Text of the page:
Judicial Watch filed two lawsuits against Georgia Secretary of State, Brad Raffensperger, notes John J. Park, Jr., in a June 2021 article on Verdict, a news publication from Judicial Watch. The lawsuits refer to Georgia’s 2020 absentee ballot process and Trump telephone records. Park notes that Judicial Watch filed “two Georgia Open Records Act lawsuits […] for records related to:” A “March 6, 2020, consent agreement regarding the processing of absentee ballots in the November 3, 2020, general election (Judicial Watch v. Brad Raffensperger)” – No. 2021 cv 347236. The other lawsuit was for records related to: “The January 2, 2021, telephone call between Raffensperger and President Trump (Judicial Watch v. Brad Raffensperger)” – No. 2021 cv 347237.
The absentee ballot lawsuit was filed because Reffensperger “failed to respond to a November 17, 2020, request,” which read: “All records related to the March 6, 2020, Consent Agreement entered into by Georgia Secretary of State Brad Raffensperger and others relating to the processing of absentee ballots by the secretary of state in the November 3, 2020, general election, including but not limited to emails regarding the agreement sent to and from Reffensperger, State Election Board Vice-Chair Rebecca N. Sullivan, State Election Board member David J. Worley, State Election Board member Matthew Mashburn, and/or State Election Board member Anh Le.”
The Trump phone call lawsuit is for: “All emails sent to and from Secretary of State Raffensperger, Deputy Secretary of State Jordan Fuchs and General Counsel Brian Germany regarding the January 2, 2021, telephone call between President Trump, Secretary Raffensperger and others concerning alleged election fraud in Georgia.”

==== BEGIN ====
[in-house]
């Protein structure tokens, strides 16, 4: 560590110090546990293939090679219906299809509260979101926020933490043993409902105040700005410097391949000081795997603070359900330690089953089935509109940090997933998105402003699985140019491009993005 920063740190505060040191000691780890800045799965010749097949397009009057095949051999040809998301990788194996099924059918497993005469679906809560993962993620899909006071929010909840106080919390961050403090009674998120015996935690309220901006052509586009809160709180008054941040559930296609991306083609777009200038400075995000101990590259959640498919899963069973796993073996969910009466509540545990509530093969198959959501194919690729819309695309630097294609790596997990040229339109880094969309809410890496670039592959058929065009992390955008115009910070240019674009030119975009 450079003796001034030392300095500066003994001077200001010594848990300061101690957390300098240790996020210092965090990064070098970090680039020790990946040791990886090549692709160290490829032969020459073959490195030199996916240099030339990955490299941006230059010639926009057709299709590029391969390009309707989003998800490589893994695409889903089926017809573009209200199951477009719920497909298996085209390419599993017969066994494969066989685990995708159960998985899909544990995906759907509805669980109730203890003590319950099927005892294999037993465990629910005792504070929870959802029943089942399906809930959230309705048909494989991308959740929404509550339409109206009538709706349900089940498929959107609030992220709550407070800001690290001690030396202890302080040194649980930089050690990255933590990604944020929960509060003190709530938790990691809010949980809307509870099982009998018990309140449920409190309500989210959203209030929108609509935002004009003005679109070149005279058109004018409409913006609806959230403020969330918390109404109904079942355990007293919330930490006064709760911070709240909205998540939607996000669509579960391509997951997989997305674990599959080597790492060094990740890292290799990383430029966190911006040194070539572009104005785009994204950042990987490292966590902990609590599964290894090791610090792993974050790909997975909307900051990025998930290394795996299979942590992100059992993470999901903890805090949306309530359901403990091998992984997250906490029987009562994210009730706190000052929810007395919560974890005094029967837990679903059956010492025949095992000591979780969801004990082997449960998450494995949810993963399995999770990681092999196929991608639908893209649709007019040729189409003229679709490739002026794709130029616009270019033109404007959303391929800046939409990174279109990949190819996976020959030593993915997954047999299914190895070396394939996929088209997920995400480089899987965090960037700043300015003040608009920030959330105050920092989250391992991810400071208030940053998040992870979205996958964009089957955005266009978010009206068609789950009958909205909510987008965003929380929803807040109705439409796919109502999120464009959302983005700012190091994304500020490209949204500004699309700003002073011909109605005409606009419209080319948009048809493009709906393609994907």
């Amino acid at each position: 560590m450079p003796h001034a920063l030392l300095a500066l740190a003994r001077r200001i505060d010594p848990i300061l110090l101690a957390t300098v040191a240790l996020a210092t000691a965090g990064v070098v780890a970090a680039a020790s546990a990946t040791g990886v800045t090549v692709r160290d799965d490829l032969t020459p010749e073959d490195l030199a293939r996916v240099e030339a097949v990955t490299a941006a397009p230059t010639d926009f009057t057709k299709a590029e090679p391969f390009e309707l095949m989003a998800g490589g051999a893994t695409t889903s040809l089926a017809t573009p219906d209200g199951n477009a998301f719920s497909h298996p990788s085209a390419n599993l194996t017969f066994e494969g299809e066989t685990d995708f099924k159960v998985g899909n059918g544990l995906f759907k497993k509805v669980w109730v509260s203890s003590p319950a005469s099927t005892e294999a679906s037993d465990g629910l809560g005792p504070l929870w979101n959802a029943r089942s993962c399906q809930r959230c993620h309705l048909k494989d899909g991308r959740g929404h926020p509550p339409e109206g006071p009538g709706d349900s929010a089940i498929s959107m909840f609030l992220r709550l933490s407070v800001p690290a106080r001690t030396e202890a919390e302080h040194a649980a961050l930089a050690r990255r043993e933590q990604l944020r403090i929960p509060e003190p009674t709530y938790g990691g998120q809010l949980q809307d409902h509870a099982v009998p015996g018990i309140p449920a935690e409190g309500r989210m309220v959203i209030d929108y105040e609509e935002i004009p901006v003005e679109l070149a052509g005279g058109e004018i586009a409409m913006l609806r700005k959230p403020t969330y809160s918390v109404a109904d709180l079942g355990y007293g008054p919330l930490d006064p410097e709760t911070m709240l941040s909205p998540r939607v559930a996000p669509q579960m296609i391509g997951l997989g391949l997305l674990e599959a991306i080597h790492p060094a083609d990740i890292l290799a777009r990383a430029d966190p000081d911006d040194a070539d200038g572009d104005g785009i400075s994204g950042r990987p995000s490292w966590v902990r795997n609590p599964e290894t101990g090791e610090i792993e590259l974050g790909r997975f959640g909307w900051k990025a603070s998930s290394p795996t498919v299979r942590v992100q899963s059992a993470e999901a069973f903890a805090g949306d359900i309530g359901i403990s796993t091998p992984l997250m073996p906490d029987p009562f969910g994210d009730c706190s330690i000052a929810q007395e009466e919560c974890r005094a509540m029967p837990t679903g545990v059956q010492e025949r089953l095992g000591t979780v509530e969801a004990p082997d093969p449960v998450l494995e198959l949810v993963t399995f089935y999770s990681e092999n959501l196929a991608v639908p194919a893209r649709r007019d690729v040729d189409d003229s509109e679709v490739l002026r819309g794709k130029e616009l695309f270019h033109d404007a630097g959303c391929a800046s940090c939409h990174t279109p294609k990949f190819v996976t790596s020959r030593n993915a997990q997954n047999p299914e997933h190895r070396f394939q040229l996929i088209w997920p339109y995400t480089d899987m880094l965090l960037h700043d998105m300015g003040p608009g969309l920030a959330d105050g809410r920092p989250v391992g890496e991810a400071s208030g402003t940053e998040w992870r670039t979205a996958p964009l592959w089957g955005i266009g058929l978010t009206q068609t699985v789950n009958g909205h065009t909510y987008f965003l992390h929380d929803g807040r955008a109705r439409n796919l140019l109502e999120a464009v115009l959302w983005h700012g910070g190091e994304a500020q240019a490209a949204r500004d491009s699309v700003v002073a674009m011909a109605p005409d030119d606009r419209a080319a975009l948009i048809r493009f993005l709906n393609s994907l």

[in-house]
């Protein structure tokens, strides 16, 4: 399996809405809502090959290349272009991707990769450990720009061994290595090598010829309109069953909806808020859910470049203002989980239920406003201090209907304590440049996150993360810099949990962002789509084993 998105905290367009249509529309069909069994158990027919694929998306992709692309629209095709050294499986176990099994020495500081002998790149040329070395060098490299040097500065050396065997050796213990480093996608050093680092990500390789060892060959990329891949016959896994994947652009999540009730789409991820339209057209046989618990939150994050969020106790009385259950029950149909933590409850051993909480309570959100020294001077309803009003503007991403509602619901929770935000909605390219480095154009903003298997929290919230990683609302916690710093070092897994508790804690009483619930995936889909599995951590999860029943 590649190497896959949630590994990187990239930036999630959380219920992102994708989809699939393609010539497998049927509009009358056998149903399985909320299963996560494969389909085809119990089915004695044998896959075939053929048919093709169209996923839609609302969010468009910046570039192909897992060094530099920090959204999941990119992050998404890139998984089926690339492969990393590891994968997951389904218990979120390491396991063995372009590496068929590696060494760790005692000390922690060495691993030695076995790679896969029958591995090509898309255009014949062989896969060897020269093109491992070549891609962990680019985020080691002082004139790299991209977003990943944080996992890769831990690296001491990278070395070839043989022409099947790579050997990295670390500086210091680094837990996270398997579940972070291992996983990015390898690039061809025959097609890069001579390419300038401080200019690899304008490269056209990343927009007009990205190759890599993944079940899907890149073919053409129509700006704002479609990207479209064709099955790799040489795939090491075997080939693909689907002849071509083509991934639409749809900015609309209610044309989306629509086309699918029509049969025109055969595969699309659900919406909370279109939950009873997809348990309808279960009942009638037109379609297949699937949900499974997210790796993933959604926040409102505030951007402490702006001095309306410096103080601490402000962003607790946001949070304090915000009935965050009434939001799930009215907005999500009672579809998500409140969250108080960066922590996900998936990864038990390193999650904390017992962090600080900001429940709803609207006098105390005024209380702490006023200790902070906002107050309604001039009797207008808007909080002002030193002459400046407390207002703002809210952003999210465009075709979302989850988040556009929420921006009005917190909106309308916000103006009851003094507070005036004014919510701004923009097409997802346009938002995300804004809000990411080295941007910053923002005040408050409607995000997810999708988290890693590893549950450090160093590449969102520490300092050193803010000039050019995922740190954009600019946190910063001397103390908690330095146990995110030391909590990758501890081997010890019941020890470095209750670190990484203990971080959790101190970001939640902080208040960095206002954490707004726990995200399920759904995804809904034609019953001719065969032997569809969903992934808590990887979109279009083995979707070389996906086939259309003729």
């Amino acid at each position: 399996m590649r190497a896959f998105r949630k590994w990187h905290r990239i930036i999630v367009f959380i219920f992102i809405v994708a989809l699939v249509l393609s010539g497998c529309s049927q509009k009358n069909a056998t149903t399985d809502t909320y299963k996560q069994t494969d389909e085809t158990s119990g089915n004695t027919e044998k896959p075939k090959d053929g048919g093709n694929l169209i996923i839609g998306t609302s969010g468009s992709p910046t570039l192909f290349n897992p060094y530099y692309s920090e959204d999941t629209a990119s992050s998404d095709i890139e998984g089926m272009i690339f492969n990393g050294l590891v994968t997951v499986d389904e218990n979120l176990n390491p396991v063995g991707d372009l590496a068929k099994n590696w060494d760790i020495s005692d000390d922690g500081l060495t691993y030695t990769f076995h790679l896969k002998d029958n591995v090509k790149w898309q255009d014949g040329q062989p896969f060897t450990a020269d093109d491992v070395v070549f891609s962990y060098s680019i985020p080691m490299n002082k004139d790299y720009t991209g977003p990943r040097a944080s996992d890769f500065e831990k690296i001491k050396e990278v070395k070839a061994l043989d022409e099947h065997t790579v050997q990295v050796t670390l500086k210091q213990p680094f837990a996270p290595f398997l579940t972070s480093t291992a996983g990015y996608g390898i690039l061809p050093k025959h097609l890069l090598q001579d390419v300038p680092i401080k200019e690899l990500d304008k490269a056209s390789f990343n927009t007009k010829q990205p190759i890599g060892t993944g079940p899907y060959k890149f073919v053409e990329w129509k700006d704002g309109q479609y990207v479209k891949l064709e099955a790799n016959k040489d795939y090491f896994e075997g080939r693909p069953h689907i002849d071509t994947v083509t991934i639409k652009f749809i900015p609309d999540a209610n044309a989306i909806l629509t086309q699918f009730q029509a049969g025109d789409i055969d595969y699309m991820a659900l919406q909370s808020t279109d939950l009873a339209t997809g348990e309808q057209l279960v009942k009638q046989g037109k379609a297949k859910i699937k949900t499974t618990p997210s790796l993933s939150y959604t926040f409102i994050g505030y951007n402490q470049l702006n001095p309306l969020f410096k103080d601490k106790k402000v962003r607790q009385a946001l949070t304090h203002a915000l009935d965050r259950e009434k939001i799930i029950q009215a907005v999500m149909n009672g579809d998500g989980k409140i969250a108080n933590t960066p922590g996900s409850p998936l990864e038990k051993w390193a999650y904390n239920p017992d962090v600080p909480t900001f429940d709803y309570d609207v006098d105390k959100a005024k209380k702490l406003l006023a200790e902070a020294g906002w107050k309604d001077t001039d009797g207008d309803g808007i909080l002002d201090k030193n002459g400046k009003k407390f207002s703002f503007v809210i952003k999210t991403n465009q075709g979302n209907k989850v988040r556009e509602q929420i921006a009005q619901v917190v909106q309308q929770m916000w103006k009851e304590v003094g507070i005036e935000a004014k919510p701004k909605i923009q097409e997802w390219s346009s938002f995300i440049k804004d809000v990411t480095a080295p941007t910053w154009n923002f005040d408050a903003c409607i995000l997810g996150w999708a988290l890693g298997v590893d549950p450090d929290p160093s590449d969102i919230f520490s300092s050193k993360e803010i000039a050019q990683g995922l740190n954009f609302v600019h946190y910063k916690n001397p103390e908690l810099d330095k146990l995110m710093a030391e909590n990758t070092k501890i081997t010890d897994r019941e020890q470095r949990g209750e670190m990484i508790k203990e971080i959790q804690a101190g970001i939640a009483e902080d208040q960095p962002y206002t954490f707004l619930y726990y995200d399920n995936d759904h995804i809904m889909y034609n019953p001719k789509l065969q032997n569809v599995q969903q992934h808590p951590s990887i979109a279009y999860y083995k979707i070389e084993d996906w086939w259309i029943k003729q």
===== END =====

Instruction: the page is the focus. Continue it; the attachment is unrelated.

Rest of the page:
Tom Fitton, Judicial Watch’s President, said: “We want to know more about what happened behind the scenes in Georgia during the 2020 election.”
Park notes in his article that Raffensperger, along with other Georgia officials, signed a decree that included the Democratic Party of Georgia, the Democratic Senatorial Campaign Committee, and the Democratic Congressional Campaign Committee, which some noted, “improperly weakened anti-fraud measures related to absentee ballots.”
Regarding Trump’s phone call, Park notes Raffensperger discussed voter fraud concerns with President Trump, then “Raffensperger’s office allegedly leaked a recording of the call to The Washington Post.” Fitton noted, “Hiding key records about the controversial settlement agreement and the president’s leaked phone call with Raffensperger prevents Americans from knowing the full story and deciding for themselves whether the outcome in Georgia was fair.”
In April of 2020, Judicial Watch shared data with Raffensperger’s office about thousands of non-residents of the State of Georgia that registered to vote, and demanded an investigation. In January 2021, Judicial Watch noted that, “of this list of voters who may have registered using nonresidential addresses, 4,700 voted absentee in the 2020 presidential election.” Per Georgia law, in order to register to vote, a person must reside “in that place in which such person’s habitation is fixed…”
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